He was like, “Huh? Really? Hmmm.” At first he wasn’t sure, so we drew it all up for him and assured him we weren’t going to make a mess of it, and he came around. We pay ten percent of what we make to the church in rent, which is kind of appropriate if you think of the old practice of tithing.

So once we had an agreement, Jordan and I invested a bunch of our own money to buy all the supplies, soil, and wood for the beds, and we built it all in about six days.

It was pretty late in the year when we decided to actually go for it and do this. It was April of 2009 when we get started, and we were like, “Crap. We need to make some decisions that should have been made months ago, right now.”

We had to build a garden, and we had to be able to make money on it. The studio business was going really well, and it got to a point where we realized that we weren’t going to have to work for anyone else. The studio is still up and running, and Jordan and I each own half of it. Movies are great and it’s fun, but it’s not really helping anybody. At some point I realized I was just entertaining people. I was putting all this effort into entertaining. I want to do something…better. Something with more of an impact.

At the same time, I knew we’d need to eat and pay rent. My wife likes to go out to dinner and likes to have vacations, and so do I. We decided to be realistic about it. To figure out whether we could make it work financially – whether we could make a business out of it. We did the research and we did the numbers and it looked like we could make it work, so we decided to invest in it.

It’s been a change, and a challenge. All season long we get up early and get home late. You don’t really get days off.  If work needs to be done, you gotta do the work. It can’t wait when you’re growing plants.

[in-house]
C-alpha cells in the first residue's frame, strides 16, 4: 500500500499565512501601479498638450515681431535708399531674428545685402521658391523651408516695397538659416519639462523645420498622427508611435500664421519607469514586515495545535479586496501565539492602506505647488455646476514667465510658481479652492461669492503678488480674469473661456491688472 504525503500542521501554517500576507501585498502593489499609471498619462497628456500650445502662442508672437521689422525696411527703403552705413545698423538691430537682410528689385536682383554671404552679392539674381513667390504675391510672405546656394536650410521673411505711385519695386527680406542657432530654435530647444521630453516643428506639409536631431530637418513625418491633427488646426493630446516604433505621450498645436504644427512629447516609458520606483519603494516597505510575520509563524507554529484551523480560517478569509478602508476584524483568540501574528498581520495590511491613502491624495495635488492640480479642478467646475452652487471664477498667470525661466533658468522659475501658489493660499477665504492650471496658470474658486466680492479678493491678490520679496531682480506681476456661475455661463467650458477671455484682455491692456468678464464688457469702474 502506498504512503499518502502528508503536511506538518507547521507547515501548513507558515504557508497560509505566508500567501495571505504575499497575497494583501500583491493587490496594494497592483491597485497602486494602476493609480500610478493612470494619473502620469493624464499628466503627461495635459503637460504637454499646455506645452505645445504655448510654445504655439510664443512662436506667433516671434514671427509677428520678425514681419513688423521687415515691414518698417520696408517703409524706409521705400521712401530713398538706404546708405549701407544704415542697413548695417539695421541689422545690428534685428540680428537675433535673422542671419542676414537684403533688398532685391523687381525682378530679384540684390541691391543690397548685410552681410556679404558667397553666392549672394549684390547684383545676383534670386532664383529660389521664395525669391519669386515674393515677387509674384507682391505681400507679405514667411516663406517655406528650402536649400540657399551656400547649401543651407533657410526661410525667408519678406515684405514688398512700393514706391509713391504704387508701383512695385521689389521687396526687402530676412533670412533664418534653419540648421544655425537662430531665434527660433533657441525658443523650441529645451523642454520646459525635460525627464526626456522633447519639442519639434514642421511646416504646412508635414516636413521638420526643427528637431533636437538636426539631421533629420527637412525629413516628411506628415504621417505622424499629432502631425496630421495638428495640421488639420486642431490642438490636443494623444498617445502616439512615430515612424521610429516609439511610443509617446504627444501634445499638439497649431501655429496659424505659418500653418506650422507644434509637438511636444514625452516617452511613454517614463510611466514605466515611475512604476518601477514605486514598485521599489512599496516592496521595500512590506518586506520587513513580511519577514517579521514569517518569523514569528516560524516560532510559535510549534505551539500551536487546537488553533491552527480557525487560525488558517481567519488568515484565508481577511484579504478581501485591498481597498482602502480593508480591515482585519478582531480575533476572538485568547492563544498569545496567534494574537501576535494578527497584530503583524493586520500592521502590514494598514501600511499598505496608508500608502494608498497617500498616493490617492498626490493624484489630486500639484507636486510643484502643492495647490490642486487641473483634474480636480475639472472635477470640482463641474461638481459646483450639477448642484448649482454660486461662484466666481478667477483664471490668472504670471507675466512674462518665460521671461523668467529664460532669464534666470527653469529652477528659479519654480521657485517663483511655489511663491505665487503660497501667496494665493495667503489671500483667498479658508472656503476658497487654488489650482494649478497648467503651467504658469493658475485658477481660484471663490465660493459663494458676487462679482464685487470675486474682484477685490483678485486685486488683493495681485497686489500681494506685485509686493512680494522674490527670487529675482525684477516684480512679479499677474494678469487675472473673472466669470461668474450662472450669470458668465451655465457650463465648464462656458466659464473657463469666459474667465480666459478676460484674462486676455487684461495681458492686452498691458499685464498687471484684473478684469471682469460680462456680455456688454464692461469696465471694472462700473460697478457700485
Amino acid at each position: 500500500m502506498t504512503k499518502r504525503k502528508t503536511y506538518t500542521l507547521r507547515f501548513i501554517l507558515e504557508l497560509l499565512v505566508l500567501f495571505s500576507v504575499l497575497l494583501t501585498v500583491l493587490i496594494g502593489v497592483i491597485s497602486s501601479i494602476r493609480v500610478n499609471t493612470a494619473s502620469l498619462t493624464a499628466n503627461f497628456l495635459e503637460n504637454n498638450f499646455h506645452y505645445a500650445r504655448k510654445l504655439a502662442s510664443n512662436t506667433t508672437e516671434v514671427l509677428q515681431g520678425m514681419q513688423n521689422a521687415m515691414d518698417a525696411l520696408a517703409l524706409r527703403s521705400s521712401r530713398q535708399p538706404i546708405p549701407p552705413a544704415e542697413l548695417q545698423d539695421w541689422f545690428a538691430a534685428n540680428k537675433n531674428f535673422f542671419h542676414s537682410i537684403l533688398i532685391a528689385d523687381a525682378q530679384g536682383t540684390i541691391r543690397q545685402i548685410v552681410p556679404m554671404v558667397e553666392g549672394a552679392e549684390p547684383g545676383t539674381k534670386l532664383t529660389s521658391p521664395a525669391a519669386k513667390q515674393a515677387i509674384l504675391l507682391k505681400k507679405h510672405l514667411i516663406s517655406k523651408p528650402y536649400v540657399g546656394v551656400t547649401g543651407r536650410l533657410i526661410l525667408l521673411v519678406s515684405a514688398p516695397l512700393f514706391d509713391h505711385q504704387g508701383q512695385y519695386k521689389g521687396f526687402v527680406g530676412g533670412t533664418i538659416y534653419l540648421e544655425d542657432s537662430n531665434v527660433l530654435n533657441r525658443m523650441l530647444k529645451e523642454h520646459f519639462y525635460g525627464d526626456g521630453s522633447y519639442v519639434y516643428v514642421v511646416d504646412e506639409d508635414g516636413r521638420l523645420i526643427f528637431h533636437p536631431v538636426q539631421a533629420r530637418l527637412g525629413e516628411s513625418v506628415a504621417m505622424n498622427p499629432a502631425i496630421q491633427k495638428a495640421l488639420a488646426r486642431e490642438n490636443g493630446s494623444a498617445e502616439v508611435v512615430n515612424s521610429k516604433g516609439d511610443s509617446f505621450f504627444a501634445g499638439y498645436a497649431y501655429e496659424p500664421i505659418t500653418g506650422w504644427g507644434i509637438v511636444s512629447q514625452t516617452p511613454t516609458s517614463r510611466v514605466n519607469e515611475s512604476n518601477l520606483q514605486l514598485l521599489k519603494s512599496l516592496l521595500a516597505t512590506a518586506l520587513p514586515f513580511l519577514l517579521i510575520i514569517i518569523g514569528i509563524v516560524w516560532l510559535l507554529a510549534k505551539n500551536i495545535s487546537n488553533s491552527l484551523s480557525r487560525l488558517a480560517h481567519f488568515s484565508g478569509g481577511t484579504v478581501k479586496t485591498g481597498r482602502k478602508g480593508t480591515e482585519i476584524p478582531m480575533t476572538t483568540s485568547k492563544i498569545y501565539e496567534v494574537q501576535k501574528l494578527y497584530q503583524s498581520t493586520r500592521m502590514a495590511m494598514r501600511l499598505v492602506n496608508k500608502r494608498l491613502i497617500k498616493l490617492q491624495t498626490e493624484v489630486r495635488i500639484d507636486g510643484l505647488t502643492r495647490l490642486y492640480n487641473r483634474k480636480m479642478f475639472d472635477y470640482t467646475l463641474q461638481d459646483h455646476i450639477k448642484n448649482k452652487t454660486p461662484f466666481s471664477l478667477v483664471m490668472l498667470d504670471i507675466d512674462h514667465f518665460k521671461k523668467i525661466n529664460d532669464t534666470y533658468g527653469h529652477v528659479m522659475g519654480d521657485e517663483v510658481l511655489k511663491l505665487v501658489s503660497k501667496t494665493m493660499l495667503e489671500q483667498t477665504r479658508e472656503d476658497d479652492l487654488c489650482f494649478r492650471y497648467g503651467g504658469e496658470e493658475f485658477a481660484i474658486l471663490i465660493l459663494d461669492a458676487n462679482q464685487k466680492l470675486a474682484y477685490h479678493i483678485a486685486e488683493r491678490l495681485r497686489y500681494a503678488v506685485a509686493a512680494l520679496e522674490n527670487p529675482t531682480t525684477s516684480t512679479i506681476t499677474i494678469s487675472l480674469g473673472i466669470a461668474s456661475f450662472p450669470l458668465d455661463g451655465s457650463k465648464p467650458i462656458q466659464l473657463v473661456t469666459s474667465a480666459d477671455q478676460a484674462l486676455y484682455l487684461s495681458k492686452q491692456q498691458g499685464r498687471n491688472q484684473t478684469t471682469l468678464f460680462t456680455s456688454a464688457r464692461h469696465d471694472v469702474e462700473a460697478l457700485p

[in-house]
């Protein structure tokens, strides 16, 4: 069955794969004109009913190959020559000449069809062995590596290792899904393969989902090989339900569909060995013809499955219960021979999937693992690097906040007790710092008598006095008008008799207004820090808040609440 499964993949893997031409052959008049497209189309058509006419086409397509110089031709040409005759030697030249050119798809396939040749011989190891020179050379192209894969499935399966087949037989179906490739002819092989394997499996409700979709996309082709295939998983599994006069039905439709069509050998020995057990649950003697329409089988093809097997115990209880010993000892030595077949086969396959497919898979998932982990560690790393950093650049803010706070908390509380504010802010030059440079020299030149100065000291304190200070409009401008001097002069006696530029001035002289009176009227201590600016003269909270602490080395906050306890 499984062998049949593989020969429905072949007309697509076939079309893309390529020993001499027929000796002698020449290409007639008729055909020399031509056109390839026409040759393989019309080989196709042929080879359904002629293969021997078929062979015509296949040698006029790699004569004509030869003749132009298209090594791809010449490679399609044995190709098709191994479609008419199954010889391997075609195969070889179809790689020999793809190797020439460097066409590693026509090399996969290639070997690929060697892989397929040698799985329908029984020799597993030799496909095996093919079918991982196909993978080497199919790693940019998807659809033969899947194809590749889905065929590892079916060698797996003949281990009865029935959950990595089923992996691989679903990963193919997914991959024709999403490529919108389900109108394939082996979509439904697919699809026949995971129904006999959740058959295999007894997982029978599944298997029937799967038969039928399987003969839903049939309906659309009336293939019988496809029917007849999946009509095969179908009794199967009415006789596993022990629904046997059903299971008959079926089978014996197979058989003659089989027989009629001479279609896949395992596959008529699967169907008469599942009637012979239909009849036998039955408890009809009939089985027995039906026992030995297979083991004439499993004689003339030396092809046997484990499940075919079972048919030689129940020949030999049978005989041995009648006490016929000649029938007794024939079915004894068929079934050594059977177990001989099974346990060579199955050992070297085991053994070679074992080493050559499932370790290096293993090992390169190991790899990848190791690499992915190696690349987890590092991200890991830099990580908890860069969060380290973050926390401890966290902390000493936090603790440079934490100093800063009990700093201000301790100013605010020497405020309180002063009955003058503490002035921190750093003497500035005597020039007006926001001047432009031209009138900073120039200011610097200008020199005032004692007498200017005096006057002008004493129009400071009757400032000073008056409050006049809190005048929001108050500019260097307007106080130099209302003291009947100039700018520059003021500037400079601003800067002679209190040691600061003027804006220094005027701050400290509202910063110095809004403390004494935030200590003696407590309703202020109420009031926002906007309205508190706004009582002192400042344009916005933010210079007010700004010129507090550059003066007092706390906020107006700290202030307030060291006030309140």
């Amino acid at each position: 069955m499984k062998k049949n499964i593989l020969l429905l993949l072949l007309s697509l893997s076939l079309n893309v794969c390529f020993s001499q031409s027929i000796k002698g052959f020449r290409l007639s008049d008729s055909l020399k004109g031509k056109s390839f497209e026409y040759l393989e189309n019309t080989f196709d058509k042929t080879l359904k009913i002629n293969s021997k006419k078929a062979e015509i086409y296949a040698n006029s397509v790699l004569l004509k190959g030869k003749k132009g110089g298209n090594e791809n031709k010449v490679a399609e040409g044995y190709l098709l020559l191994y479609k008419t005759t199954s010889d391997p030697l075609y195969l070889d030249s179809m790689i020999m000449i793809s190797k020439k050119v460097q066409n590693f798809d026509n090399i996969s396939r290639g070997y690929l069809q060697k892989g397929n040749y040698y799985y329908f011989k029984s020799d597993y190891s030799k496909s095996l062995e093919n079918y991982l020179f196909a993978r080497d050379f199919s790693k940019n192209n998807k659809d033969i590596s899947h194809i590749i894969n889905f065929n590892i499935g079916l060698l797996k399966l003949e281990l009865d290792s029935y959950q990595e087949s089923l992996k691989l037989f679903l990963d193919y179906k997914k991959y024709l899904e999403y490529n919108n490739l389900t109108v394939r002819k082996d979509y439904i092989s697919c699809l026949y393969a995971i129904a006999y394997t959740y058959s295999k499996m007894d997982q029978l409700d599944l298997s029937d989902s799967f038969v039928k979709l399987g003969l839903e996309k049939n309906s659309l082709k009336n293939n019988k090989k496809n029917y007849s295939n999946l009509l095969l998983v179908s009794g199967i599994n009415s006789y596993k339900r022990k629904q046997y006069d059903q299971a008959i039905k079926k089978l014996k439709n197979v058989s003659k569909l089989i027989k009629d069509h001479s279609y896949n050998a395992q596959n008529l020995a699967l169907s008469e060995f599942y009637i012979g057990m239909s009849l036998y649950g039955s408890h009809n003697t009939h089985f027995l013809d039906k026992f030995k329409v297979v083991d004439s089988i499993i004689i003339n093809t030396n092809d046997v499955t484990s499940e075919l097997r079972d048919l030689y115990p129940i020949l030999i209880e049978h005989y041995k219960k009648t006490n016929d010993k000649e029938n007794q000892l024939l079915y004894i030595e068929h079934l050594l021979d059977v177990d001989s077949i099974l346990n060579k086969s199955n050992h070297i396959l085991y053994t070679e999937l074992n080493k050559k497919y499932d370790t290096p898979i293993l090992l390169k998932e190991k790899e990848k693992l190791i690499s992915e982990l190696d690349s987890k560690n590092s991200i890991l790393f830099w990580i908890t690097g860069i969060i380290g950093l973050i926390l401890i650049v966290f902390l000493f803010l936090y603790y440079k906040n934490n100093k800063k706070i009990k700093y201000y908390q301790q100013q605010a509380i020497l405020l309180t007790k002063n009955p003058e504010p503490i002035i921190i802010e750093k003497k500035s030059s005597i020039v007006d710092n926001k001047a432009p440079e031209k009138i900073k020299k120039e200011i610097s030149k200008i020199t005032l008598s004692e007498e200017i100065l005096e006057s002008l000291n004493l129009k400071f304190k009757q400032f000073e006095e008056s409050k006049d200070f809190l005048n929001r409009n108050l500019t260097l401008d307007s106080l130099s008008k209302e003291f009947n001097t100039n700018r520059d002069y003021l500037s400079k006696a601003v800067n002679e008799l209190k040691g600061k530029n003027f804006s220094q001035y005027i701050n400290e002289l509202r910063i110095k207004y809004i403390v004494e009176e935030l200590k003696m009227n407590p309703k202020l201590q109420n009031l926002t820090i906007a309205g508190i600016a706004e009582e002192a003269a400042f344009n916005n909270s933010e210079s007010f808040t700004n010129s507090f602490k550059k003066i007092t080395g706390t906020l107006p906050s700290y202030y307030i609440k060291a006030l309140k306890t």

We found out that when you’re able to sell what you grow at retail prices rather than to wholesale, growing vegetables is actually profitable! When you take out all the middlemen and all the profit is there for the farmer themselves, and you know everyone you’re selling it to and they know you and your food is fresher than anything else out there, it’s a system that works. It works for everyone.

How much did your background with helping out with gardening at home help you?

Surprisingly little. I thought I knew more than I did. But I realized that back home, the adults were doing most of the gardening and the kids just helped. They’d been doing it for so long that I don’t think it really occurred to them to actually teach us about exactly what we were doing and why we were doing it. So I had worked in a garden, but I had never really tended a garden, and there’s a big difference.

We started by reading some books. I talked to a lot of people. It’s not that hard to get something out of a garden. It gets more complicated understanding how to develop really great soil to get a great yield and how to minimize the risk of losing plants.

I studied soil conditioning and soil microbiology. We had a bunch of problems last year and we learned from them.

Lessons learned from the first year?